Now let's open up the call to your questions.

Question-and-Answer Session

Operator

(Operator instructions) Your first question comes from Chip Dillon with Citigroup.

James Armstrong – Citigroup

Hi guys, this is James Armstrong calling for Chip. Congratulations on a good quarter in a tough environment. Can you hear me?

Sean Erwin

Yes.

James Armstrong – Citigroup

Okay.

Sean Erwin

Yes, it is a tough environment. I wish – I was a little surprised. We obviously want better results. We're working damn hard to get them.

James Armstrong – Citigroup

Can you give us little bit of color on where – the Fine Paper sales were off quite a bit. Where in the market is it off most in your opinion?

Sean Erwin

And I think you've seen both from AF&PA that and other companies the market took a significant dip in the second quarter, well above any trend lines. And we felt that, we felt that directly. Of the declines in volume that we mentioned, probably a third of it was self-directed. This is business that Fox River had that we've exited with the closure of some of the facilities. And so we are really talking about declines that are more in line with the market. What we saw is – and it's pretty much across the board with our customers. We're seeing more of it in areas like Florida, California, some of the merchants in Nevada where housing is the weakest because quite a bit of the text and cover products go into housing developments, condos, areas like that. So we are seeing some of it based on the regional decline but it was pretty broad-based across the customer base. We work very closely with customers. I'm confident that it's not a share issue. It's a market-driven weakness economically and other reasons and we do see where we're getting growth. For instance, I mentioned the ENVIRONMENT brand is still having double-digit growth in a very weak market, and which is one of the reasons why we're re-launching our big brands with a much stronger environmental message because as a leader in this segment, we need to act like a leader and grow this. So we're continuing down that path.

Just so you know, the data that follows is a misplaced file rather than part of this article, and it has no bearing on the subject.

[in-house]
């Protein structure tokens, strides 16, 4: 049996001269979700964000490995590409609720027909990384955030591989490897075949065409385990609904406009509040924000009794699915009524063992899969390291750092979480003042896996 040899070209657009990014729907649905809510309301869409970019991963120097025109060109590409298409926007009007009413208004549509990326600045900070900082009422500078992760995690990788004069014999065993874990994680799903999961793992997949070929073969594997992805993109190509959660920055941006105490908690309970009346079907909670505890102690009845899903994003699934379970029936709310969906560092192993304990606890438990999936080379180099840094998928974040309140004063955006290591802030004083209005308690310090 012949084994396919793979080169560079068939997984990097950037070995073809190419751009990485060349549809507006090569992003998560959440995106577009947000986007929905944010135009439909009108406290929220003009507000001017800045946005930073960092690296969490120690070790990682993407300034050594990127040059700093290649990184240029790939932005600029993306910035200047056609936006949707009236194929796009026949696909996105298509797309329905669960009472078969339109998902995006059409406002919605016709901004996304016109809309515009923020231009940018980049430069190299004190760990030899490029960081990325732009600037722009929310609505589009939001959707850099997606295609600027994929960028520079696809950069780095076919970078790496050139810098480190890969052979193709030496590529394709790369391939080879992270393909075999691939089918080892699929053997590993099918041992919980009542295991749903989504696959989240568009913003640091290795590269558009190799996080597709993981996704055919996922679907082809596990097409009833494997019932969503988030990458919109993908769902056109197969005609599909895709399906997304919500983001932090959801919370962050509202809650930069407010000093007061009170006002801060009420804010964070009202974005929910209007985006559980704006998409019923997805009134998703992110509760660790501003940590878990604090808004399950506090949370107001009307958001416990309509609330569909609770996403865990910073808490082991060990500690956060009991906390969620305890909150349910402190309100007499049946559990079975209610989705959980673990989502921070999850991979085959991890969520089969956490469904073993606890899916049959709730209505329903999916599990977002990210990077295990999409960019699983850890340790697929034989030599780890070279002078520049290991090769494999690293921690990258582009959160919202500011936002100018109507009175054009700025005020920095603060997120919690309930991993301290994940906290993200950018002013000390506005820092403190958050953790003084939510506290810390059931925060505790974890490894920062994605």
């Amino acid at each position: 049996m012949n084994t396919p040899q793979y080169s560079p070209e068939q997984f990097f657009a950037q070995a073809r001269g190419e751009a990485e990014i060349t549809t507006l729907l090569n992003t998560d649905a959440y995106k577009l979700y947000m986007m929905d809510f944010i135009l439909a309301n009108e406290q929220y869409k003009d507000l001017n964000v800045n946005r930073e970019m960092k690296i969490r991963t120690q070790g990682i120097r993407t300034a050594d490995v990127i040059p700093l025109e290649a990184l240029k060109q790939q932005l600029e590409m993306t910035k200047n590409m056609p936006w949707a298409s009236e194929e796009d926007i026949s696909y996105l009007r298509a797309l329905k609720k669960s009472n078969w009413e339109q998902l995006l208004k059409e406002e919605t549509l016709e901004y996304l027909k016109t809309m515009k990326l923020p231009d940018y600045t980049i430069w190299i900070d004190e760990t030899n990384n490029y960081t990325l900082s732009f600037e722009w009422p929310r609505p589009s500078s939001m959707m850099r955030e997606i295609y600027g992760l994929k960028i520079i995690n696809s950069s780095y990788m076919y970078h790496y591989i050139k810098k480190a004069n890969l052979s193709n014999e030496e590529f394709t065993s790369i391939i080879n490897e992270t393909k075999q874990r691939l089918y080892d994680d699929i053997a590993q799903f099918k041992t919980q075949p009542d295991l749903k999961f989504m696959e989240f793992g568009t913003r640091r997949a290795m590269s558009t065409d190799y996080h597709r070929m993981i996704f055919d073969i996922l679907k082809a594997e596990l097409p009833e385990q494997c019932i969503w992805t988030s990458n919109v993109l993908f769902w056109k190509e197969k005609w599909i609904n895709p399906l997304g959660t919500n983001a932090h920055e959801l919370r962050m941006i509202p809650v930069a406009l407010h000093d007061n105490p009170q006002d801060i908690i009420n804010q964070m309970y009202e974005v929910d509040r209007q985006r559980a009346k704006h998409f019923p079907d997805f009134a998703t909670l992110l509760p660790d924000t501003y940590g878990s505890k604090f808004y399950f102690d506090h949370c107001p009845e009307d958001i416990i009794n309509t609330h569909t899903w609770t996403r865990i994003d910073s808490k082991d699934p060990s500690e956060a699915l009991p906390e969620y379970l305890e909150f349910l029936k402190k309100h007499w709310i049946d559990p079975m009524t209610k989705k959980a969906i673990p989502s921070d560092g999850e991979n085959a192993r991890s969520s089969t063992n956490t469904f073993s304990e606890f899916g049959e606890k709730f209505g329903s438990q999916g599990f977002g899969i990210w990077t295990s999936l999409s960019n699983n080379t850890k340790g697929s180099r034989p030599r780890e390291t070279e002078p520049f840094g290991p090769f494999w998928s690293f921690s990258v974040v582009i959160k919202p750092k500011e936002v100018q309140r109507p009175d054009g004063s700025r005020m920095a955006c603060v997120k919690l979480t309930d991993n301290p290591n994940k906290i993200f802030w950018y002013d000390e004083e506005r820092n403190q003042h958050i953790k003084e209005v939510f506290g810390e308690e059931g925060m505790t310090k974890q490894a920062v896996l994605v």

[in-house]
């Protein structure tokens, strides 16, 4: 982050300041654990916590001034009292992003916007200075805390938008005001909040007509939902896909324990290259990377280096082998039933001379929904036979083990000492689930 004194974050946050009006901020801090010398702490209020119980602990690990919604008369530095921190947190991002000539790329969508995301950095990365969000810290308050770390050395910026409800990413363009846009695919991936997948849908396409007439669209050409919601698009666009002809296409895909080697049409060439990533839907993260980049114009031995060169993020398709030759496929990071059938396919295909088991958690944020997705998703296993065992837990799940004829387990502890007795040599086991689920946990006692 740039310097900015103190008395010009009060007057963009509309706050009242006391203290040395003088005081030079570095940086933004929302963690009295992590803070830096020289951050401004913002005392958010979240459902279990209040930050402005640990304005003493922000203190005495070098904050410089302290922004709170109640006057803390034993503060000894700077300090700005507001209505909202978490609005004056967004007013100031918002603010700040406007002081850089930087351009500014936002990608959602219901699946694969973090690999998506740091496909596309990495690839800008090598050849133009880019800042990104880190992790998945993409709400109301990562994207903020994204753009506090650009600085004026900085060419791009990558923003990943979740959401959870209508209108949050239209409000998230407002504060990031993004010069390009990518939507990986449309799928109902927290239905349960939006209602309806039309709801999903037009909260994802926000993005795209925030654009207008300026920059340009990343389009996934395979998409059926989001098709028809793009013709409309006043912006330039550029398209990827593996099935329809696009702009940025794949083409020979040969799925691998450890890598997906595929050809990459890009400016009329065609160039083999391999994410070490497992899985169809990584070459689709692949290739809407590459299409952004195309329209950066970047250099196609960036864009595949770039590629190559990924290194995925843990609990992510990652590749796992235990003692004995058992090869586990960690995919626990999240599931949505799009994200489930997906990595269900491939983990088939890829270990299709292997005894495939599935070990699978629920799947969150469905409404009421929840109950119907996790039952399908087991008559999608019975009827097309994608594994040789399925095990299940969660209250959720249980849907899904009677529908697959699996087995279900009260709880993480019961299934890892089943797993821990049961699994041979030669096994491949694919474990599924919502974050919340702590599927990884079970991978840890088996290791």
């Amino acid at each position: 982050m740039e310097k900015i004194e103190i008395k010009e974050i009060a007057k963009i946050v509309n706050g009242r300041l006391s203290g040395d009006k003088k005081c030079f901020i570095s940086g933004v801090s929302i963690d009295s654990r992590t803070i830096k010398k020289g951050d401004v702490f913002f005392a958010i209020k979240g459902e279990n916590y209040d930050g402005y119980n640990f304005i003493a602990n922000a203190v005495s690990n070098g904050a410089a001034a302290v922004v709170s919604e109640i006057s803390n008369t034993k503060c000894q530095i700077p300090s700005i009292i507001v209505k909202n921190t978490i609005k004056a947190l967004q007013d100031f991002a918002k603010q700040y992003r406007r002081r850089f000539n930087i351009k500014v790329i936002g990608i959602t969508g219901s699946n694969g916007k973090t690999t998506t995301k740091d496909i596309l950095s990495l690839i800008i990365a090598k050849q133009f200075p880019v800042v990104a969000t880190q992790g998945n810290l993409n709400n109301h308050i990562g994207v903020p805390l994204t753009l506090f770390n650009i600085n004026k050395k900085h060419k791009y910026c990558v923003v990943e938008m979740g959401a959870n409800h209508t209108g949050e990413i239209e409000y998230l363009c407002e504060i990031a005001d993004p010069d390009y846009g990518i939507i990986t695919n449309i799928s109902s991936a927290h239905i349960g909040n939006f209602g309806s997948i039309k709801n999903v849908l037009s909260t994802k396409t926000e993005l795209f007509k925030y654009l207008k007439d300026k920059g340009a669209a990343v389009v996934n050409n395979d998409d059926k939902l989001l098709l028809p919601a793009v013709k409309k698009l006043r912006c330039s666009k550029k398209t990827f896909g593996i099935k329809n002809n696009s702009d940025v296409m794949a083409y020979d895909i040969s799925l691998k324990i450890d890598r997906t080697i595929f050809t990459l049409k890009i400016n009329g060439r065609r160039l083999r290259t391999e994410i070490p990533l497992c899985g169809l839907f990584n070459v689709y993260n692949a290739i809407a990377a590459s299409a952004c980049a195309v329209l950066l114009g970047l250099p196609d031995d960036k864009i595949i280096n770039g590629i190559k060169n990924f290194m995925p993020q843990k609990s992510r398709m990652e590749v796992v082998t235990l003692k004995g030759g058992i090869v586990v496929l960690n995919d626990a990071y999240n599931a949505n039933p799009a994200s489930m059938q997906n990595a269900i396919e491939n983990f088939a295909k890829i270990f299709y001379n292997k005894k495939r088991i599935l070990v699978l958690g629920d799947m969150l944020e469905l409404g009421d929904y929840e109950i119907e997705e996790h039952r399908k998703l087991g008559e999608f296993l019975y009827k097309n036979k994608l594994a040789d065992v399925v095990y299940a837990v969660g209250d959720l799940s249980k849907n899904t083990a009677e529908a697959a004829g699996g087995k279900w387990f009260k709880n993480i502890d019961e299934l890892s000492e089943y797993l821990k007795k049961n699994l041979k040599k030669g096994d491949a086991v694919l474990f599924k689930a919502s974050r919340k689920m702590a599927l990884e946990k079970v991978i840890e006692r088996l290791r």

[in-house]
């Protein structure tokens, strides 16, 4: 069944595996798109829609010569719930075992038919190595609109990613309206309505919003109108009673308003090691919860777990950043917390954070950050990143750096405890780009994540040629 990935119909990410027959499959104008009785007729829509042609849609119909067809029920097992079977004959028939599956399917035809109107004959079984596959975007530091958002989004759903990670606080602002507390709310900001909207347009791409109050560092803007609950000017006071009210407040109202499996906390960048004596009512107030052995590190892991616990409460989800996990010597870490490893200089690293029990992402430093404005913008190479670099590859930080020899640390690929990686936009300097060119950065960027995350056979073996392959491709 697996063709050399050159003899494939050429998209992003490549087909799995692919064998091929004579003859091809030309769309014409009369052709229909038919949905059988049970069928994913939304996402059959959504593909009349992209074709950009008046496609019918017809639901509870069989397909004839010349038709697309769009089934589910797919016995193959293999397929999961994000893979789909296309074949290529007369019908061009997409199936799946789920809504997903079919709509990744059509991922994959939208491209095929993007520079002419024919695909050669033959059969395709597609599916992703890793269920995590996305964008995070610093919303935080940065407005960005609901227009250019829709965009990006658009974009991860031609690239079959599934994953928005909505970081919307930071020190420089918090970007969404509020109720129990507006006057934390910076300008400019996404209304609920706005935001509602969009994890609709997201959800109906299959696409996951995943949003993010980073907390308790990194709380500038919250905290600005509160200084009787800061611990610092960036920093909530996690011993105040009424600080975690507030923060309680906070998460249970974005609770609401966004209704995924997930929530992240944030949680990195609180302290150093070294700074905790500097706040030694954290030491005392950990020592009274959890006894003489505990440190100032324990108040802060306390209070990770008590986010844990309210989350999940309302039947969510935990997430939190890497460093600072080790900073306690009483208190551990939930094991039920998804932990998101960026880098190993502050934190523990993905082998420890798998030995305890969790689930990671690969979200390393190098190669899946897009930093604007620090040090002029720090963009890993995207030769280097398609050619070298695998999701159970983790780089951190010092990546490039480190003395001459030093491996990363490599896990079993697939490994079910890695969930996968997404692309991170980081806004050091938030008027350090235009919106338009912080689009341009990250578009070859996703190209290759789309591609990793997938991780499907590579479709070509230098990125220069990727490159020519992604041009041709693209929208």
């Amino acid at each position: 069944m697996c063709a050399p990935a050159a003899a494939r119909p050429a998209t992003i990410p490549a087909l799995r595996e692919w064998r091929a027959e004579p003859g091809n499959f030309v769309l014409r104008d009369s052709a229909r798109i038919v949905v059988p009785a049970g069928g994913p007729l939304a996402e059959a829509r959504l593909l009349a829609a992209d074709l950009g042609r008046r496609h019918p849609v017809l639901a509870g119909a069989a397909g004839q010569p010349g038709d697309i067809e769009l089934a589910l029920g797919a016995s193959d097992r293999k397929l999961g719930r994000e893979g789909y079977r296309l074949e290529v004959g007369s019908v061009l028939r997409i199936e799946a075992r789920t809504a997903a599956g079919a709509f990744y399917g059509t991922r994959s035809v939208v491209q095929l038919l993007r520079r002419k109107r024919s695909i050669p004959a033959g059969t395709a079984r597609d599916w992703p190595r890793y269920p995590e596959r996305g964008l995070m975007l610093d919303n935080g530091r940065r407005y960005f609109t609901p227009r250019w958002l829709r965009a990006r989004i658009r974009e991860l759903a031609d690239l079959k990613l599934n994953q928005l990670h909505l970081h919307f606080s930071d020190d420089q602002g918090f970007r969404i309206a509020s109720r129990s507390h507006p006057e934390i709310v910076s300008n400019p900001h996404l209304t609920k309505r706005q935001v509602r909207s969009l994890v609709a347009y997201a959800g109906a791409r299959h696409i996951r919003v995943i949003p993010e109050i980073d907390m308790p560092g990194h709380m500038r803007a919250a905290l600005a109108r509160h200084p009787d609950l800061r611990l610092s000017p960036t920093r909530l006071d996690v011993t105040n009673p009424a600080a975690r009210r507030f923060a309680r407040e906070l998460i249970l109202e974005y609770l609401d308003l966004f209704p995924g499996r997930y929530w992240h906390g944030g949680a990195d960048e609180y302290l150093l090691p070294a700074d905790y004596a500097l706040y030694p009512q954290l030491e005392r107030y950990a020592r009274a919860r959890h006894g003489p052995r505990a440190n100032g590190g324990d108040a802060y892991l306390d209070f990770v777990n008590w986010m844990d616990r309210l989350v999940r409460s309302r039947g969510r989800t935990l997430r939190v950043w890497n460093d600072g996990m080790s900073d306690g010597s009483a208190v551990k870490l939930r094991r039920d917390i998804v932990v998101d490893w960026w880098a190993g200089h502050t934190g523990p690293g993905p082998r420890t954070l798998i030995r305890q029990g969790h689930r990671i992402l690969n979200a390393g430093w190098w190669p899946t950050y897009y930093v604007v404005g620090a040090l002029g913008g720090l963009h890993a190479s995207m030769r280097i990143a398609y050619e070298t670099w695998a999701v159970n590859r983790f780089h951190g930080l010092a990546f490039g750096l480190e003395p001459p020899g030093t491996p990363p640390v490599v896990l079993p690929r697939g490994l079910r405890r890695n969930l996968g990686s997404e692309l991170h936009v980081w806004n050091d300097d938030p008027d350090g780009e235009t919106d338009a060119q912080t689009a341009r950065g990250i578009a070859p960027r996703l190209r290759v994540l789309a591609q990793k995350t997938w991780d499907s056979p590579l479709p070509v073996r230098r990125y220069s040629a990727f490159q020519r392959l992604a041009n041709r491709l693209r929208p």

James Armstrong – Citigroup

Absolutely. Are you seeing any – is it the ultra high end that's getting hit the worst or is it just across the entire price points?

Sean Erwin

We constantly monitor that. It's in discussions with all of the customers. There may have been some trading down where because of budget constraints people have dipped down the value curve. And it's our job as the leader to move them up to show them the benefit of moving it up, which is why we're re-launching as we speak with our big brands. And we have taken the position that as the leader we're not going to be a spectator to the market and just wait for things to improve. We have to take the actions to drive it.

James Armstrong – Citigroup

Okay. Switching topics, on the biomass program, do you – how will the energy costs be structured? Did you contribute any capital to the project? Little unusual to hear about a third party doing it. Could you give some color on that?

Sean Erwin

Yes, we looked at our cost of capital and we did – we worked the numbers both ways. Do we want to invest in it or let the third party invest in it? And the numbers came back to say let's let him do it. We're buying steam from them. The price is tied to some indexes and we think that it does two things for us. The savings are going to be substantial, $1 million to $2 million a year and – based on kind of current and predicted prices, $1 million to $2 million a year. And as importantly we're reducing our environmental footprint in our largest Fine Paper mill by more than 50%, which is a big deal in the markets in which we compete.

James Armstrong – Citigroup

Absolutely. I appreciate that. And on the tax refund in 2009, can you give us any color on when that will come and about how much it will be?

Sean Erwin

Let me turn that over to Miss Bonnie.

Bonnie Lind